I am a designer who is passionate about the intersection of design, social impact and technology. Currently I am the co-director and co-founder of Pivotal Act, an initiative focused on helping nonprofits design and build technology to address pressing social and environmental challenges. A fun fact: I once studied witchcraft and business during the same semester.
When was the last time someone asked you ‘what are the unintended consequences of releasing this feature?’ or ‘who else may be directly or indirectly affected by these product decisions?’ These questions are generally not considered or often hidden away in backlogs, as the briefs we are answering are asking us to innovate, disrupt and create the next big thing.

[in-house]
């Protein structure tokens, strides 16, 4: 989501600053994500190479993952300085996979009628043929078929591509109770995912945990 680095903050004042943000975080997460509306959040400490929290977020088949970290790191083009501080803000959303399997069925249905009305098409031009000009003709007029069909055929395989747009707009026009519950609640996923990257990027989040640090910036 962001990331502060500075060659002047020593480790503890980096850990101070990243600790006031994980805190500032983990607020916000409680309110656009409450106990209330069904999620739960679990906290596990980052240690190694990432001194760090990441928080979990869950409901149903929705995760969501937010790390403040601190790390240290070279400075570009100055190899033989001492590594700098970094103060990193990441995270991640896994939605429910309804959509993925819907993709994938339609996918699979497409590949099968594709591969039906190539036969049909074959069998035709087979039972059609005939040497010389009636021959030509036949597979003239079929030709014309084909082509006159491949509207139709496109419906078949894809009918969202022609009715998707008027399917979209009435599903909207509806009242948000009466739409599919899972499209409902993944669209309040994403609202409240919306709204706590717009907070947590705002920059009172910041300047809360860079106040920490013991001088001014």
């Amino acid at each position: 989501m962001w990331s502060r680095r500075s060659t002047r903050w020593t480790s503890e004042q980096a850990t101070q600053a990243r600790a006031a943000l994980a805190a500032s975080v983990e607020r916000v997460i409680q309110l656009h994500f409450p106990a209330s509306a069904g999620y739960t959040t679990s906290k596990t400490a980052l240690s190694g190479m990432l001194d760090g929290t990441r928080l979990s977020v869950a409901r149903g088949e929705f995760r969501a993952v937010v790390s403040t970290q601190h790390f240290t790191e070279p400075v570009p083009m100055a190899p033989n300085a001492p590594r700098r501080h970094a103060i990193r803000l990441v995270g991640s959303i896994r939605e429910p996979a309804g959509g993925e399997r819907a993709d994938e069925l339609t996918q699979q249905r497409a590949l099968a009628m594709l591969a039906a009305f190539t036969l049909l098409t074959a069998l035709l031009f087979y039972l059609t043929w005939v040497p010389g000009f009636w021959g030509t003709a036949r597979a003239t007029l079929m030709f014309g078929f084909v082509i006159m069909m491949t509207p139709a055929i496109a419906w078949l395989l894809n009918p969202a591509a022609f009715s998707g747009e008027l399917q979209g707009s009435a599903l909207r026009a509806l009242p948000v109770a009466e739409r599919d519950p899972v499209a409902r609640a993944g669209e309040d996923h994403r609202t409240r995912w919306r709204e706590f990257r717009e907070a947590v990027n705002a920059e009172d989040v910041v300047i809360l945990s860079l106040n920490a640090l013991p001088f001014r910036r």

When everything is telling us to speed up, make decisions faster and release new iterations, we leave ourselves with less time to consider the potential negative affects our design choices may have. This product centric focus approach can be extremely detrimental. As designers and creators of new products and services, we need to be conscious of the decisions we make and be aware of the wider systems our products fit within.
In this talk, I will illustrate ways interdisciplinary teams can use design-led methods, such as systems mapping and speculative scenarios, to challenge the ethical, cultural and social implications of the technology we design. I will give examples from my own work of how I have been able to bring a systems lens to complex problems such as: access to education for undocumented people, alternative forms of aid in response to climate change and forced migration, and how to foster better outcomes for young people leaving government care.